Before, it was too wide.”

“And if it is a child of mine,
Burd Ellen, as you do swear;
Then take you Cheshire and Lancashire,
And make this child your heir.”

She says, “I would rather had one kiss,
One kiss of your sweet mouth,
Than I’d have Cheshire or Lancashire
That lie to north and south. ”

“But tomorrow, Ellen, I must ride
Into the north country.”
“Then I will run low by your side,
Your foot-page let me be.”

“If you would be my little foot-page,
As you do tell it me,
Then you must kilt your gay green gown
An inch above your knee.

He’s mounted on his milk-white steed,
And fast away did ride,
Burt Ellen’s kilted her gay green gown
And run by the horse’s side.

And he has rode and she has run,
Run barefoot through the broom,
And never was he so courteous a knight
To say, “I’ll buy thee shoon.”

And he has rode on high horseback,
She’s run low beside,
And never was he so courteous a knight
To say, “Burd Ellen, ride.”

And all next day Child Waters rode,
She’s run low beside,
Until they came on the one waters,
The waters called the Clyde.

“Oh see you not yon waters, Ellen,
That flow from bank to brim?”
“I vow to God, Child Waters,” she says,
“You would not see me swim.”

The firsten step Burd Ellen stept,
The waters come to her knee;
“Alas, alas,” cries Burd Ellen,
“It’s ower deep for me!”

And the nexten step Burd Ellen stept,
The waters come to her waist;
The babe between her two full sides
For cold began to quake.

“Lie still, lie still, my own dear babe!
You cause your mother rue;
Your father who rides on high horseback
Cares little for we two.

“But I learned it in my mother’s bower,
I wish I’d learned it better;
But I can swim this one waters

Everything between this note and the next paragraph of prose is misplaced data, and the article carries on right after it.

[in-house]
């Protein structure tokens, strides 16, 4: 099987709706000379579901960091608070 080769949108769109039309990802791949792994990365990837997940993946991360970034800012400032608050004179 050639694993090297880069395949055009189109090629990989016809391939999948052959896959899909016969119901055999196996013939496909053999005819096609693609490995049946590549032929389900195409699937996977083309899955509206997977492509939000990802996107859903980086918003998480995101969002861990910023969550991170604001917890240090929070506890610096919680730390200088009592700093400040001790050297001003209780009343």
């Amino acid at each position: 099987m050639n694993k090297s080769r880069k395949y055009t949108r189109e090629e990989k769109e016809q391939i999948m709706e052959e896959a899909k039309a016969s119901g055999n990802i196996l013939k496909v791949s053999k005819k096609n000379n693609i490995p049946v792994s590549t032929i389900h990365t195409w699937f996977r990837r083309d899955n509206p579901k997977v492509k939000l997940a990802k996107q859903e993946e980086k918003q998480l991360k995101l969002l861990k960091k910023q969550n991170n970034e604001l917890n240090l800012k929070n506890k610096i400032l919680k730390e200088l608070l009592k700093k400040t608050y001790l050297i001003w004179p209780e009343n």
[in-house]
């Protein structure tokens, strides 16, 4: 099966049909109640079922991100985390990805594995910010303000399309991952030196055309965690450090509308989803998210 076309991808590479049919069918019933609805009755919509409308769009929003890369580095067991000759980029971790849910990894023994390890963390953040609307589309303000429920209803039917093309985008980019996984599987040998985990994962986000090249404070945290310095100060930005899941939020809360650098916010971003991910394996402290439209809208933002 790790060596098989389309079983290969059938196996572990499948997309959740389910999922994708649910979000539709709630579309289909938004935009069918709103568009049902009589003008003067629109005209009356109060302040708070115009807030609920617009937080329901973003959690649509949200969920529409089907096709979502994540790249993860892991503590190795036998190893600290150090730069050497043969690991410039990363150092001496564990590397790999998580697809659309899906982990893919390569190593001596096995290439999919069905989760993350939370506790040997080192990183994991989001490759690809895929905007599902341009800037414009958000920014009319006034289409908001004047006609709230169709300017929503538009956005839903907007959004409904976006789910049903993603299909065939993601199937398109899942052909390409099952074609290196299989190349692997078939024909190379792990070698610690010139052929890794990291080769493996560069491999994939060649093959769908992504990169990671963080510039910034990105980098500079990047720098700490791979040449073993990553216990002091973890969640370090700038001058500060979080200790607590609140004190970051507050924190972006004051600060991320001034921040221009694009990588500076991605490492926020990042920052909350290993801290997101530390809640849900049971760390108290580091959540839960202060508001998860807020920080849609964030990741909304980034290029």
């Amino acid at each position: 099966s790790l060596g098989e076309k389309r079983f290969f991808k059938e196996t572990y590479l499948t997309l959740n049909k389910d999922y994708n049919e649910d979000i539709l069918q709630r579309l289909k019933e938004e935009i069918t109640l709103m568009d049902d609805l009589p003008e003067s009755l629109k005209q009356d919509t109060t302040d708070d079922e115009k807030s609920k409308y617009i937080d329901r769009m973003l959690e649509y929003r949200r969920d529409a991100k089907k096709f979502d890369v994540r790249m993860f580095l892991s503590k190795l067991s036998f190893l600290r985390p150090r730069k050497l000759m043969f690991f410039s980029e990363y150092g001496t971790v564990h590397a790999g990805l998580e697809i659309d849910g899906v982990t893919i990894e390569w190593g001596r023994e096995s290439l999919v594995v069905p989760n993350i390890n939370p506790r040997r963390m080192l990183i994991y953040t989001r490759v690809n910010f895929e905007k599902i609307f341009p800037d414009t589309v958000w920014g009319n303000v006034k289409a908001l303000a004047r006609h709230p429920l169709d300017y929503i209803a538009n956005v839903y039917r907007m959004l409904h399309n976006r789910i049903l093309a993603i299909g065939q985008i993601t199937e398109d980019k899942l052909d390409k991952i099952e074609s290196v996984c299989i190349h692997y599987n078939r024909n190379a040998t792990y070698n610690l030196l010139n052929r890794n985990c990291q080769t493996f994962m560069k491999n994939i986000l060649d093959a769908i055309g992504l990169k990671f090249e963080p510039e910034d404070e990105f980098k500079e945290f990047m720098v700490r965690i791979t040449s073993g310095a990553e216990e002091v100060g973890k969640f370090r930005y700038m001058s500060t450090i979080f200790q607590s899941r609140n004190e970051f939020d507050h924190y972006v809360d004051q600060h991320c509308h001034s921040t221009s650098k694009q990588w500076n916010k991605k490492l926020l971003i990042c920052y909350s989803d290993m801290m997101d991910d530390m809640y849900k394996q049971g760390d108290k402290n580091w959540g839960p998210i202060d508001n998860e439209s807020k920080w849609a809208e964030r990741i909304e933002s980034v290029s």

As well as seal or otter.”

And he has taken the narrow ford,
She has taken the wide;
But long before he’s reached the middle
She was sitting on the other side.

And when he’s reached the other bank,
She’s come on to his side,
“Oh where’ll be now our resting place
That we this night may bide?”

“Oh see you not yon castle, Ellen,
That shines so fair to see?
There is a lady living there,
Will sunder you and me.”

“Oh see you not yon castle, Ellen,
With red gold shines the gates?
There is a lady living there,
To be my worldly mate.”

“I wish no ill to your lady,
She ne’er comes in my thoughts;
But I wish the women most of your love,
The dearest you have bought.

“I wish no ill to your lady,
I’m sure she’s none for me;
But I wish the women most of your love,
The dares this and more for thee.”

When bells were rung, songs were sung,
And all were bound to eat,
Burd Ellen at the low table
With the footmen she was set.

“Oh eat and drink, my bonny boy,
The white bread and the beer.“
“Oh ne’er a whit I can eat
For my heart’s so full of fear!”

And out and spoke Child Waters’ mother,
And a canny dame was she,
“How come you by this little foot-page,
That looks so fond on thee?;

“For sometimes his cheeks are rosy red,
Sometimes deathly wan;
He’s like a two-er(?) woman with child
Than a young lord’s serving-man.”

“Rise up, rise up, my bonny boy,
Fetch my horse oats and hay!”
“Oh that I will, my master,” she says,
“As fast as e’er I may.”

She’s took the hay beneath her arm,
The oats into her hand,
And she’s away to the great stable
As fast as e’er she can.

“O room you round, you bonny brown steed!
O room you next the wall!
I feel a pain between my sides
I fear will make me fall!”

She sat her back against the wall
And gripped ere it was done;
And there between his great steed’s feet
Burd Ellen’s brought forth her son.

And this beheard Child Waters’ mother,
Sat in her bower alone.
“Rise up, rise up, Child Waters!” she says,
“For I do hear a moan!

“There’s either a ghost in your stable, son,
So grievously doth groan,
Or else a woman brought forth with child,
So piteous she doth moan!”

And up and got Child Waters,
Stay’d for neither hose and nor shoon,
And he’s away to the great stable
By the light of the moon.

And when he’s come to the stable-door,
Full still there did he stand,
That he might hear Burd Ellen
As she made her monand.

“Lullaby, my own dear child!
Lullaby, my dear!
I wish your father were a king,
Your mother laid on a bier!”

He’s kicked the great-door with his foot
And pushed it with his knee;
And iron locks and iron bolts
Unto the floor flung he.

And he’s taken up his own young son
Go wash him in the milk;
And he has ta’en up Burd Ellen
Go dress you in the silk.

“Peace now, Burd Ellen,” he says,
Be of good cheer I pray,
Your bridal and his christening both
Will be all on one day!”